Next time some not so happy sewing and maybe a peak at some of the new brides finding their way to my doorstep…so far there are 17 signed up starting this week…a couple have grown out of their dresses already due to over-eating and pregnancy…I feel some corset backs coming….

So glad to be back home in the sewing room with carpets and heating and my grown up sewing machines! Wishing you all a great week of sewing and maybe for the US gals…some special time to get away from the Super Bowl football watching husbands and sons…one can only hope!

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33 Responses to Vacation Over

  1. accordion3 says:

    Totally get the yoga pant waistband confusion. And yet, the ones I have are super stretchy and very comfy for those days when I’m a tad bloated or sore.

    Nasty gash! Can’t imagine the trauma caused by bleeding on bridal fabric..

    • mrsmole says:

      Thankfully, I was halfway to the desert in a hotel when I cut my finger…ran down to the front desk to get some band aids! The yoga pants will certainly get a workout during all the pinning this season. I had to laugh at your last pants photo showing what your pants looked like at the end of a day: http://bobbinsbikesandblades.com/?p=370…it made me think that is exactly how I feel after pinning wedding dresses from morning till night…ha ha

  2. fabrickated says:

    The circle top is actually really nice, as are the shorts. Now I can really picture you at work (when the weather improves). The yoga pants are flattering if your tummy is fairly flat – you fold it over and the bulk creates an optical illusion of your waist line being smaller than it actually is. That’s the aim, anyway, as far as I can see. But your alteration is good too. The chard looks so shiny and fresh – how do you cook it? Like spinach?

    • mrsmole says:

      Chard is just like spinach so it gets washed, put in the microwave for a minute to wilt and then onto the plate…so simple and fast. While we eat raw spinach under a chicken breast, the chard can be a bit thicker with stronger stems so it needs a little heat. Love your sweet pea collection and how it is shaping up: http://fabrickated.com/

  3. jay says:

    I bet you enjoyed a bit of simple sewing after the complicated unpicking and restitching bridal projects, despite the primitive conditions. Swiss Chard now on my planting list.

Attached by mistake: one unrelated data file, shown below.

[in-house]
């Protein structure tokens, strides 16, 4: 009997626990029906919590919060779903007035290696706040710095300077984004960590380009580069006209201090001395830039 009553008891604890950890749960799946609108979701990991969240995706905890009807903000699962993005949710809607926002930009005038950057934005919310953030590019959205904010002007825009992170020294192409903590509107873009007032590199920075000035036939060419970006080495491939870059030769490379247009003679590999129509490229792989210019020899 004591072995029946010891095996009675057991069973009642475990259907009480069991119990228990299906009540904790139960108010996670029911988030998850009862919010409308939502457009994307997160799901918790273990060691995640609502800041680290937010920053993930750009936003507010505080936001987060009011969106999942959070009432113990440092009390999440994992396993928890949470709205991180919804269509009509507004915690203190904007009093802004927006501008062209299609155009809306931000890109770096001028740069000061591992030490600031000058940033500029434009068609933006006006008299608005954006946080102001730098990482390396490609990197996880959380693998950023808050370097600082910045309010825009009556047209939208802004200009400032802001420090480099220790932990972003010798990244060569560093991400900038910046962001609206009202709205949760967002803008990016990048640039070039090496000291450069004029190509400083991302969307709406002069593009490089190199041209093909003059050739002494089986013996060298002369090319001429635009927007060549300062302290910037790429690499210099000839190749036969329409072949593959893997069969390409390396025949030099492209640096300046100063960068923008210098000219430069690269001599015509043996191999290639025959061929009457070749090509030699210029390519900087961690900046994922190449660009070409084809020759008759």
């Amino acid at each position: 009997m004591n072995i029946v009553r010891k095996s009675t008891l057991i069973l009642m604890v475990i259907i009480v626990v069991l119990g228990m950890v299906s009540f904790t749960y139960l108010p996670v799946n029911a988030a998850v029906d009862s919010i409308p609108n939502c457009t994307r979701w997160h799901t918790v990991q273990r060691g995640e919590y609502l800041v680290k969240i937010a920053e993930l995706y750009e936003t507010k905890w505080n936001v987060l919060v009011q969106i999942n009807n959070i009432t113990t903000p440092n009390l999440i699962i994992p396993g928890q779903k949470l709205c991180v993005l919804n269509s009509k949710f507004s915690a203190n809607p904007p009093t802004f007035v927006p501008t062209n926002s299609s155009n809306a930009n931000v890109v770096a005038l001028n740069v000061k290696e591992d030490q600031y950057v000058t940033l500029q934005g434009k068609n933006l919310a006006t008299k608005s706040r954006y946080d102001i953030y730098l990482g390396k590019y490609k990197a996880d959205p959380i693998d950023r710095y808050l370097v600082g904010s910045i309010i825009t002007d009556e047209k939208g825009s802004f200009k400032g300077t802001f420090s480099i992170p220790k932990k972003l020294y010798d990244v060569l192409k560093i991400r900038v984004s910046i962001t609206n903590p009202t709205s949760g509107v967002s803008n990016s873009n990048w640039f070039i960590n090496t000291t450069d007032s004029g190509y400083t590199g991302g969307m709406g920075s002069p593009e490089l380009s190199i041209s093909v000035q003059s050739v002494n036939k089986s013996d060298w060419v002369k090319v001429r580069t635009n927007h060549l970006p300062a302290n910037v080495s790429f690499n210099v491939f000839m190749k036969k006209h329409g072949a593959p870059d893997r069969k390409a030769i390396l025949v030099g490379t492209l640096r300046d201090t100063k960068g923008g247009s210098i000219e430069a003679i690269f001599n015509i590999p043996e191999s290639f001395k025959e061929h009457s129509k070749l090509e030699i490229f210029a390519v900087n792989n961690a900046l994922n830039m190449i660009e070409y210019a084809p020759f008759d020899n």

4. mrsmole says:

    Yes, Jay it was a real change and I felt akin to those sewers who claim, “I made this top in 2 hours”…ha ha We had some chard plants last 3 years uncovered. The birds came and would chomp away if I didn’t remember to harvest the leaves regularly. Your latest blog post in Dhoti pants is fascinating!!! http://patternpandemonium.wordpress.com/

  5. Oh boy, you have hit the ground running already! Hopefully you are well rested after your break so you can deal with the brides and their entourages. Whisper it but I think my cut backs are starting to take effect!

  6. mrsmole says:

    Good for you, Kim! Everyone should go and see what you are working on next with felted wool: http://themateriallady.wordpress.com/ I do feel rested and ready to dig right into the white brigade!

  7. Great sewing tips. And I love the chard. I’ll have to show my husband how you did it for growing in the winter. Although we were 6 degrees overnight a few nights ago. In the 50s today. Can’t beat Colorado weather. Go Broncos! I’ll be watching.

    • mrsmole says:

      Actually the seeds do all the work…they know when to germinate and pop up…we just know that Oct is the last month to toss them in the ground and cover them up…the rest is up to them and the worms. I’m guessing you have made some delicious food to sample too for the game if you are watching!

  8. Kathy says:

    Super Bowl Sunday has always been my biggest sewing day.

    • mrsmole says:

      Hooray! Some private quilt shops here are open on Sunday to keep the wives sewing and happy to leave the hubbies in front of the TV. Grown men being paid a fortune to play at little boy’s games…billions of dollars being spent on advertising, halftime shows etc and for what? My first husband could and would watch sports 12 hours a day non-stop…thank God, Mr. Mole has better things to do.